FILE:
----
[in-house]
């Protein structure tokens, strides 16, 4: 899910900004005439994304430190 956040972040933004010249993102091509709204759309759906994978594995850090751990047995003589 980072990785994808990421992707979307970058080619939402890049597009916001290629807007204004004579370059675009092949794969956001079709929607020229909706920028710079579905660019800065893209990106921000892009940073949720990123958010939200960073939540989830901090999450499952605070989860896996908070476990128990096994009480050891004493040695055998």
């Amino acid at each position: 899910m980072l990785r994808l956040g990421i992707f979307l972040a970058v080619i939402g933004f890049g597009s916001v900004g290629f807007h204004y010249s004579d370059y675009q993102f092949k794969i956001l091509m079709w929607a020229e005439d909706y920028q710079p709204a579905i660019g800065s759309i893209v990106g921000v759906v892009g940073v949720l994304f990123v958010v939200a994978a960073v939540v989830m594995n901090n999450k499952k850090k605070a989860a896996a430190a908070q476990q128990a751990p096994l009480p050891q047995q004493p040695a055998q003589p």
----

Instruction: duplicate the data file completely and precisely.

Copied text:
[in-house]
């Protein structure tokens, strides 16, 4: 899910900004005439994304430190 956040972040933004010249993102091509709204759309759906994978594995850090751990047995003589 980072990785994808990421992707979307970058080619939402890049597009916001290629807007204004004579370059675009092949794969956001079709929607020229909706920028710079579905660019800065893209990106921000892009940073949720990123958010939200960073939540989830901090999450499952605070989860896996908070476990128990096994009480050891004493040695055998």
């Amino acid at each position: 899910m980072l990785r994808l956040g990421i992707f979307l972040a970058v080619i939402g933004f890049g597009s916001v900004g290629f807007h204004y010249s004579d370059y675009q993102f092949k794969i956001l091509m079709w929607a020229e005439d909706y920028q710079p709204a579905i660019g800065s759309i893209v990106g921000v759906v892009g940073v949720l994304f990123v958010v939200a994978a960073v939540v989830m594995n901090n999450k499952k850090k605070a989860a896996a430190a908070q476990q128990a751990p096994l009480p050891q047995q004493p040695a055998q003589p």